I’m linking up today with Davida @ The Chocolate Lady’s Book Review Blog for #throwbackthursday.

This year as part of Blog Audit Challenge 2020 I’m going back to update older review posts. On Thursdays, I’ll be re-sharing a few of these great reads, and today I’m sharing my review of My Dear Hamilton by Stephanie Dray and Laura Kamoie, a story of Eliza Hamilton’s extraordinary contributions…

*This post contains Amazon affiliate links.

…strong, independent, faithful, compassionate…

My Summary:

“A general’s daughter, Elizabeth Schuyler meets and marries Alexander Hamilton amid the union’s fight for independence and the uncertainties of war. Eliza and Alexander find themselves establishing their life together at the same time as they are at the center of our nation’s founding. Authors Dray and Kamoie used thousands of letters and original sources to imagine Eliza’s story as a patriot, loving wife, political partner, loyal friend, supportive sister, and devoted mother of eight.”

Continue here for my review of My Dear Hamilton

QOTD: Have you read My Dear Hamilton or is it on your TBR?

Books For My Younger Middle-Grade Self #toptentuesday

September 8, 2020

Top Ten Tuesday: Books For My Younger Middle-Grade Self

TTT: 10 Books For My Younger Self (background image: a young girl sits on a curb reading a book)

top ten tuesday

I’m linking up today with That Artsy Reader Girl: Top Ten Tuesday: Books For My Younger Self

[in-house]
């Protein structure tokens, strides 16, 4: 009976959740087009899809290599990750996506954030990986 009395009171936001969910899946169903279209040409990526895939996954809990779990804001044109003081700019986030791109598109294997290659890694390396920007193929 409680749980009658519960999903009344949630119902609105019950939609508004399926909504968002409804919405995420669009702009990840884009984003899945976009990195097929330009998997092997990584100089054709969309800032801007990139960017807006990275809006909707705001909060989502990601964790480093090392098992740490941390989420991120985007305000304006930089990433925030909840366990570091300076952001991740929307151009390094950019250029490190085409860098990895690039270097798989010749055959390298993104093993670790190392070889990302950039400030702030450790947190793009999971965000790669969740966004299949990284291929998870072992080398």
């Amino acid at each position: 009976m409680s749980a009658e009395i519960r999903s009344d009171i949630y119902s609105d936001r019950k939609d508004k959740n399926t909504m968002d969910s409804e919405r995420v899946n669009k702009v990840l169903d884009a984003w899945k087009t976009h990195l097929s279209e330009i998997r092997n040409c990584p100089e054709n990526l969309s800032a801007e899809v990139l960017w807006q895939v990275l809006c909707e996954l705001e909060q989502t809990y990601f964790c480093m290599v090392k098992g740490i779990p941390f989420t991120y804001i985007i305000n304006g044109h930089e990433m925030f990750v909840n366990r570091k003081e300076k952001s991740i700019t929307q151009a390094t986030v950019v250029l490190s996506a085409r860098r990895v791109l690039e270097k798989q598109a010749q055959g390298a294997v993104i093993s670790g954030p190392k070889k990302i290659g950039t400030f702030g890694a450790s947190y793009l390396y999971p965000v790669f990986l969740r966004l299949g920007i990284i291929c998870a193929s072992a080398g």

Is there a book you’ve read that you know you would have enjoyed when you were younger?

As an adult, I love Middle-Grade books, and I wish that the following ten middle-grade titles had been available for my younger self! (I could list more, but these came first to mind.)

What Middle-Grade books have you read that you know your younger self would have enjoyed?

a picture of my old (antique) copy of The Bobbsey Twins at School by Laura Lee HopeOne of the book series I enjoyed when I was younger was The Bobbsey Twins. This is an old copy I acquired. While some youngsters like stories about animals, adventure, or fantasy, I remember loving stories about family. Even today, I love a wonderful multi-generational family drama like A Place For Us.

I certainly wish there was more diversity available in reading material for my younger middle-grade self!

 

*Titles are Amazon affiliate links.

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Promote Literacy #NationalLiteracyMonth #NationalReadaBookDay

September 6, 2020

September is Dedicated to National Literacy Month

September: National Literacy Month (Image: text above an op

What are you reading today, September 6, for National Read a Book Day?

National Read a Book Day (Image: White text over a background image of a young woman sitting cross legged on the floor reading a book)

Today, I’m reading an ARC (advanced readers copy) of A Family in 6 Tones: A Refugee Mother, An American Daughter by Lan Cao and Harlan Margaret Van Cao. It’s a poignant and revealing memoir from the perspectives of a Vietnamese refugee and her American-born daughter….their cultural differences, their different life experiences, the expectations of culture, and typical mother/daughter misunderstandings.

A Family in 6 Tones by Lan Cao (Image: text on a white cover with an image of a mom holding a young girl)

This week I’m enthusiastically looking forward to reading Anxious People by Fredrik Backman! One of my most anticipated reads of the year!

Anxious People by Fredrik Backman (cover) Image: a man and woman stand against a railing with backs to the camera

Dolly Parton is a Champion for Literacy!